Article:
This growing threat is driving massive investment in antivirus software, with the global market valued at US$3.92 billion in 2021 and expected to grow at a compound annual growth rate (CAGR) of 3.2 percent, reaching more than US$4.5 billion by 2025.

Is your boss spying on you?

Alongside the risk of being spied on by cybercriminals, the modern world of remote working is also spurring a new wave of tools known as ‘bossware’, or employee monitoring software, that allow managers to spy on employees.

“While aimed at helping employers, bossware puts workers’ privacy and security at risk by logging every click and keystroke, covertly gathering information for lawsuits, and using other spying features that go far beyond what is necessary and proportionate to manage a workforce,” Karen Gullo, analyst at the non-profit digital rights group Electronic Frontier Foundation, says.

Forbes estimates that the global employee monitoring software market will hit US$4.5 billion by 2026 as business leaders deploy ever greater amounts of surveillance, and in many cases there is very little that staff can do to avoid this type of spying.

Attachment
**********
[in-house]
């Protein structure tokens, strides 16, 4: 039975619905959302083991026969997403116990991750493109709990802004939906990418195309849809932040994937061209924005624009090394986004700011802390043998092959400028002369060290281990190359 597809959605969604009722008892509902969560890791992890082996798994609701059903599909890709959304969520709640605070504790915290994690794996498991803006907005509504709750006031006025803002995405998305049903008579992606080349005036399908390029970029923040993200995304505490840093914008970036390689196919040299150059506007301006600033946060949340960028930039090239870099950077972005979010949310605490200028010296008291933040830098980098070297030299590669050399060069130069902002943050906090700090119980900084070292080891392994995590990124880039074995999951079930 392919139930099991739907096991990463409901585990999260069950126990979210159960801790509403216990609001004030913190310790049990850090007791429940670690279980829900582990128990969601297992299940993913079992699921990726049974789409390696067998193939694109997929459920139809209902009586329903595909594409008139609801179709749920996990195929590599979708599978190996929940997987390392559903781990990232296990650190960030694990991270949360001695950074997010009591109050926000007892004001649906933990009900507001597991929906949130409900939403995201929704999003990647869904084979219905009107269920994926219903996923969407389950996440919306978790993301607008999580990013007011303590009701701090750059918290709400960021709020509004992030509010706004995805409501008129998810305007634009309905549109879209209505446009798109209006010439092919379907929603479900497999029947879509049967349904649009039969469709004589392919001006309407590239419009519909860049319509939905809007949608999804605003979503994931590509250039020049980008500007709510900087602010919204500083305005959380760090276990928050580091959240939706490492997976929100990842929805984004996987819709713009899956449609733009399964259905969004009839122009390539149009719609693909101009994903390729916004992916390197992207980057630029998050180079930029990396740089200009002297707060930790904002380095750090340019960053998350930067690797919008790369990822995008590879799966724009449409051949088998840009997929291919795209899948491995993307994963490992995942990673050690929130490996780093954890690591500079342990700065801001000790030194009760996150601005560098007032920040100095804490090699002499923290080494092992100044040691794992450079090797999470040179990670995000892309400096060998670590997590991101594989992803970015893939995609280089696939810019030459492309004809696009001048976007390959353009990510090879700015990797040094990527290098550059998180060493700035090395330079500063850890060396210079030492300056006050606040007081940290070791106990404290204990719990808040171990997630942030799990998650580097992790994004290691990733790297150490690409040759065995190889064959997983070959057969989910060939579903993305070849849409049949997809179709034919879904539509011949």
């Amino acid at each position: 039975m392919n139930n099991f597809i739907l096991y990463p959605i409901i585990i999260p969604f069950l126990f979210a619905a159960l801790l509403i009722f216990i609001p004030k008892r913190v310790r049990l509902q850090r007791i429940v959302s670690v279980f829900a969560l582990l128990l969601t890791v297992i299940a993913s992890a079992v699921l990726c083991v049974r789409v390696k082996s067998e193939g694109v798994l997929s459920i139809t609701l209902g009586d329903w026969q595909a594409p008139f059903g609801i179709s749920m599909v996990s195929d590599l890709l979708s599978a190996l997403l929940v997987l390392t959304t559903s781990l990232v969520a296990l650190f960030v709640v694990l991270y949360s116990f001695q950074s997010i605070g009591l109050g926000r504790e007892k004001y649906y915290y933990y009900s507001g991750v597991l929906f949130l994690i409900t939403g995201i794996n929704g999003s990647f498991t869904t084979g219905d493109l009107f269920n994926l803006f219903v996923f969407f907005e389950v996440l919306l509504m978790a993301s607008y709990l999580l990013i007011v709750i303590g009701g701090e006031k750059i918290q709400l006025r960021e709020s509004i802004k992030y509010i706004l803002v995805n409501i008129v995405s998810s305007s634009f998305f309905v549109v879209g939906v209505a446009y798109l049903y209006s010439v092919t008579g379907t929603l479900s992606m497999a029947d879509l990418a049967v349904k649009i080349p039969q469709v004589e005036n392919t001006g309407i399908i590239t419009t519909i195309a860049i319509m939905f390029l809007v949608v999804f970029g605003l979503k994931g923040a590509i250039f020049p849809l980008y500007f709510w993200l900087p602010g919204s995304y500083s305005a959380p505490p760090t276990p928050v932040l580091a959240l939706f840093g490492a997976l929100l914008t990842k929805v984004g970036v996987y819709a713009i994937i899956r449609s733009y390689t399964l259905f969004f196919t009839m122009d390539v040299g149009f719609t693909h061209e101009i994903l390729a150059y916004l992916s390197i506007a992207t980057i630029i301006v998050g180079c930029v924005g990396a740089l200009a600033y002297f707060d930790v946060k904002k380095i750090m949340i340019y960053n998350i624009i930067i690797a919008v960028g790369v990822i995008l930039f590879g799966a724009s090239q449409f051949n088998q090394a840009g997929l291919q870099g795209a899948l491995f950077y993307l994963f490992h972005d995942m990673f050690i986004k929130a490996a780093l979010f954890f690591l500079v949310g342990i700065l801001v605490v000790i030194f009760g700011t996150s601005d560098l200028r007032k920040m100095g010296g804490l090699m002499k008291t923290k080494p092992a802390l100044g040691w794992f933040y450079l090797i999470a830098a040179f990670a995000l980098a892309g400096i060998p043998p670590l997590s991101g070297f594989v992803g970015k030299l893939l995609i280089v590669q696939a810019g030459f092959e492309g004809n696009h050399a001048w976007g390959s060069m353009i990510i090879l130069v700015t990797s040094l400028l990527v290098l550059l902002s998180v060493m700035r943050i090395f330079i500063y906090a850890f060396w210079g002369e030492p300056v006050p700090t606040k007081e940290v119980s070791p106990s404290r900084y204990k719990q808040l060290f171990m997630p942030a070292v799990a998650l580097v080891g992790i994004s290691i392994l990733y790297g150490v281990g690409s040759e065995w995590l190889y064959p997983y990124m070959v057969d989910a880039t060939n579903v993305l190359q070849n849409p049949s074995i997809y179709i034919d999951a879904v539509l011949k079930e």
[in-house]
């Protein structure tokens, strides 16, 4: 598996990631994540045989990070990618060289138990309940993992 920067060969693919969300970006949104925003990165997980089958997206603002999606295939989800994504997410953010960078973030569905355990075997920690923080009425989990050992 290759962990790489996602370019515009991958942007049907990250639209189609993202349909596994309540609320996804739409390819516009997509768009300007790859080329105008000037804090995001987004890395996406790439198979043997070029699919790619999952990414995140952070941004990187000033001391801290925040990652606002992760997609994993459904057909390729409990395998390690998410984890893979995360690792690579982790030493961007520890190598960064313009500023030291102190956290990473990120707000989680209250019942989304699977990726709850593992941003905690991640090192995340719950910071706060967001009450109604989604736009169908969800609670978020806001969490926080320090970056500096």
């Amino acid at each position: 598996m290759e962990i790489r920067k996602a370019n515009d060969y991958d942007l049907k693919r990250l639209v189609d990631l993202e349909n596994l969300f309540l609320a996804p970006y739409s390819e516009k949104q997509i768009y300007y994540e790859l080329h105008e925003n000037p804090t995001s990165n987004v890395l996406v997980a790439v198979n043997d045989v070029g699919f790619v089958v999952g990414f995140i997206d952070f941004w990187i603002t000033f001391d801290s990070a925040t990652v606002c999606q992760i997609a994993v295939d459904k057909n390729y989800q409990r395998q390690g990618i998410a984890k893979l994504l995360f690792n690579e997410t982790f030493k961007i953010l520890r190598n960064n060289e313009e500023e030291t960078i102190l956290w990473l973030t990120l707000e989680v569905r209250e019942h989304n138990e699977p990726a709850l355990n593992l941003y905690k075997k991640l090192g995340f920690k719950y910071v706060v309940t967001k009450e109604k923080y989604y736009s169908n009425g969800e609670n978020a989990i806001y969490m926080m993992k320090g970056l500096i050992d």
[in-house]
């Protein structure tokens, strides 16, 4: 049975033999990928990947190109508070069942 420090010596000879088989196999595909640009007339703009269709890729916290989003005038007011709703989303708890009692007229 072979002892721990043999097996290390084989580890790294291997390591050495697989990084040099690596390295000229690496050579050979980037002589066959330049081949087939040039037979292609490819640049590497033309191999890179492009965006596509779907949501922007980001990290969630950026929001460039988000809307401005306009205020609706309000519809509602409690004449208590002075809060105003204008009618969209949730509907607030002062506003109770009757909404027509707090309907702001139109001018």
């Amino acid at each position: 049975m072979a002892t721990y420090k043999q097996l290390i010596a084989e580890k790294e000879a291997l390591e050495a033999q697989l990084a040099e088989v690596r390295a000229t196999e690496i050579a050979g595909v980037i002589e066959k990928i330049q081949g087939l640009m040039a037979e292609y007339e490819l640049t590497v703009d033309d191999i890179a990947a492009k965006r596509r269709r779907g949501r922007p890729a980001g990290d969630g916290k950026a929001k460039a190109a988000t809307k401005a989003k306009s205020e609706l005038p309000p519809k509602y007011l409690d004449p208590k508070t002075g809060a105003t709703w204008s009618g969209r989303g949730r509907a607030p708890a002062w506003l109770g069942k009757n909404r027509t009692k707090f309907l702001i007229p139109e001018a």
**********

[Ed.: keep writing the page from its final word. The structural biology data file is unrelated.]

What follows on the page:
“The world is changing,” Dave Nevogt, the CEO of Hubstaff, a monitoring tool that gives bosses a snapshot of what individual employees are doing. “Workers know they are being watched, so it does not violate privacy”.

This shift to a constantly observed workplace seems set to become more and more mainstream in future as collaborative tools, video conferencing, team sharing applications, remote-desktop infrastructure and other modern business tools bake in the ability for managers and IT to view detailed information about each employee’s usage,

Brian Kropp, Group Vice President of research at technology consultancy Gartner notes that “since the start of the pandemic about 30 percent of companies have purchased [software] to track employees as they work remote… Anything that you write on any company messaging platform, your employer has access to.”

In future, the question may not be if software is spying on you, but who has access to your activity and what can they do with that information.